According to a Washington Post article the Attorney General of Virginia, Mark Herring, will announce later today they will void reciprocity agreements with 25 states on February 1, 2016. One of those states is North Carolina and the article goes on to say the states where reciprocity agreements will be voided have handgun permit regulations “weaker than Virginia.”

Let’s use NC as our litmus test and check out that statement about which state is weaker.

Virginia Requirements To Get A Resident Concealed Handgun Permit
-Any firearms safety course of any length, including online
-Application and Fees
-*Only for a Nonresident permit must fingerprints be submitted

North Carolina Requirements To Get A Concealed Hangun Permit
-Class and range time by a NCDOJ Certified Instructor
-8 hours of classes including 2 hours on the laws and use of deadly force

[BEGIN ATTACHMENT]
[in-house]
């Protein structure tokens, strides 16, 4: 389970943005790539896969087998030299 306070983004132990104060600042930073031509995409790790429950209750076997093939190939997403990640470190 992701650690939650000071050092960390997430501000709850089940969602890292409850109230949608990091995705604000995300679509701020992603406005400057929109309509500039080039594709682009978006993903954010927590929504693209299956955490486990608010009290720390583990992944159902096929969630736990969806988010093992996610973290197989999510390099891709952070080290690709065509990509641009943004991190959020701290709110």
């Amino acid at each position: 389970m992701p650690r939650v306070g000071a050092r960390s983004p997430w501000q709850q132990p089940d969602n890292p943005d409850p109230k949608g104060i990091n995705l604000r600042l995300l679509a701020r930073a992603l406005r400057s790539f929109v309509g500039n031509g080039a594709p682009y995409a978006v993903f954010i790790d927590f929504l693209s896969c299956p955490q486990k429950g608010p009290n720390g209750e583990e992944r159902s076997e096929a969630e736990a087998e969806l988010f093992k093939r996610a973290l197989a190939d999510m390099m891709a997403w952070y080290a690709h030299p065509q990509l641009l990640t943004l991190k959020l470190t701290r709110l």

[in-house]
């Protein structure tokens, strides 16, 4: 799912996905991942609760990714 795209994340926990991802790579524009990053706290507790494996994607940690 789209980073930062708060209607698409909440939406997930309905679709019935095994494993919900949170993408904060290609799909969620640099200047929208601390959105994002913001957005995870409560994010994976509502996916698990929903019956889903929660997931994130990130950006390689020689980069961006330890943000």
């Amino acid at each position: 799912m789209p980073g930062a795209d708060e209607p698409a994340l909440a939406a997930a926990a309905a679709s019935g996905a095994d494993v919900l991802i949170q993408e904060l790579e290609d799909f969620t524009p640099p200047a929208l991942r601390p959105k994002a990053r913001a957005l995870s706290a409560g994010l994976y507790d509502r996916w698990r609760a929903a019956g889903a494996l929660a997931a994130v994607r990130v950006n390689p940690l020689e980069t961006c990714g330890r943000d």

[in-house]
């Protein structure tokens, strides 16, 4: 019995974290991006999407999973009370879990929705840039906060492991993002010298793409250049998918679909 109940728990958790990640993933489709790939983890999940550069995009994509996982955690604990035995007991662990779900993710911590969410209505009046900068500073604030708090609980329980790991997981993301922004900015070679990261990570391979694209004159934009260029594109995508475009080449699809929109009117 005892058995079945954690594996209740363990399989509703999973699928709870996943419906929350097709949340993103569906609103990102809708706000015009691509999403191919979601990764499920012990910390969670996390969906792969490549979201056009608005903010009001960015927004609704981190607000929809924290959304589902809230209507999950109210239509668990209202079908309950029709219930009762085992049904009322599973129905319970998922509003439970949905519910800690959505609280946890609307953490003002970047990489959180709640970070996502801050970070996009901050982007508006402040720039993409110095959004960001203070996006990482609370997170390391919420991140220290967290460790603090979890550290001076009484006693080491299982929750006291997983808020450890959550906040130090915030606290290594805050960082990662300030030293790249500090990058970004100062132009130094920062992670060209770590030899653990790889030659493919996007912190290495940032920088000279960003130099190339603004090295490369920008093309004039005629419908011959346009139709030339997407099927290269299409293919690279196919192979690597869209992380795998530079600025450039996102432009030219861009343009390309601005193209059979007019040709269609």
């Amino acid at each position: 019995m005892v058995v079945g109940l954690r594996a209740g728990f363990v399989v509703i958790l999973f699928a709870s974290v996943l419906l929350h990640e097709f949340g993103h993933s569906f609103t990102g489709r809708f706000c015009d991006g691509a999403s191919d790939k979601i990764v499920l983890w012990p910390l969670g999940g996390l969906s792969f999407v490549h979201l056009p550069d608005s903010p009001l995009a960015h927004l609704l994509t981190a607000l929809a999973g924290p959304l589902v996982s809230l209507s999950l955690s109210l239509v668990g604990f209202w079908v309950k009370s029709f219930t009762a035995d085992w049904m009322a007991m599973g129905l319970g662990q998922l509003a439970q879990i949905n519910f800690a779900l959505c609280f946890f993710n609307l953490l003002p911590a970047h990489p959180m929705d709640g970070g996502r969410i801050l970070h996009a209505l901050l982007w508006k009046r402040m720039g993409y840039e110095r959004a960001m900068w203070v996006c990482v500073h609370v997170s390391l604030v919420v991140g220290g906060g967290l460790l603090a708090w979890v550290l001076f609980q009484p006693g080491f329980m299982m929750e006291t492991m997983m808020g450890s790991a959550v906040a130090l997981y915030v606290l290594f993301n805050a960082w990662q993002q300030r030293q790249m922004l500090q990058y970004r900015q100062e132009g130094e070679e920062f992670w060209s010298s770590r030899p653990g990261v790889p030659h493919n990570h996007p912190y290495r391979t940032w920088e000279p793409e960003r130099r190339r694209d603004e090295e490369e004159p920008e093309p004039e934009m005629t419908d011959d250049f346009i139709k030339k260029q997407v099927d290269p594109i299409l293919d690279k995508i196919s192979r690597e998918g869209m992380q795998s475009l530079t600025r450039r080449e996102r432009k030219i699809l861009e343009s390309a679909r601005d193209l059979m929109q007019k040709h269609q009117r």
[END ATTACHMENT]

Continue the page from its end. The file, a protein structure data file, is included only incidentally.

-Firearm range proficiency from 3, 5, and 7 yards
-Written exam
-Application, Fingerprints, and Fees
-*Nonresident permits do not exist

So they are telling us a face to face class on safety covering the laws and use of deadly force along with a written examination and time on the range is weaker than taking any online course with no demonstration of firearm proficiency? They are telling us a background check including fingerprints is weaker than an application and no fingerprints? To me it just doesn’t compute. I can only think of one thing it might be and that would be to get more Nonresident permits and the fees which go along with those permits. You see a Nonresident permit is $100 while a resident permit is $50.

On the bright side while in Virginia you can open carry provided it is visible in plain site. That should mean when you cross into the state you place the concealed firearm on the seat in plain site and you are good to go, but always remember open carry means in plain site and visible at all times.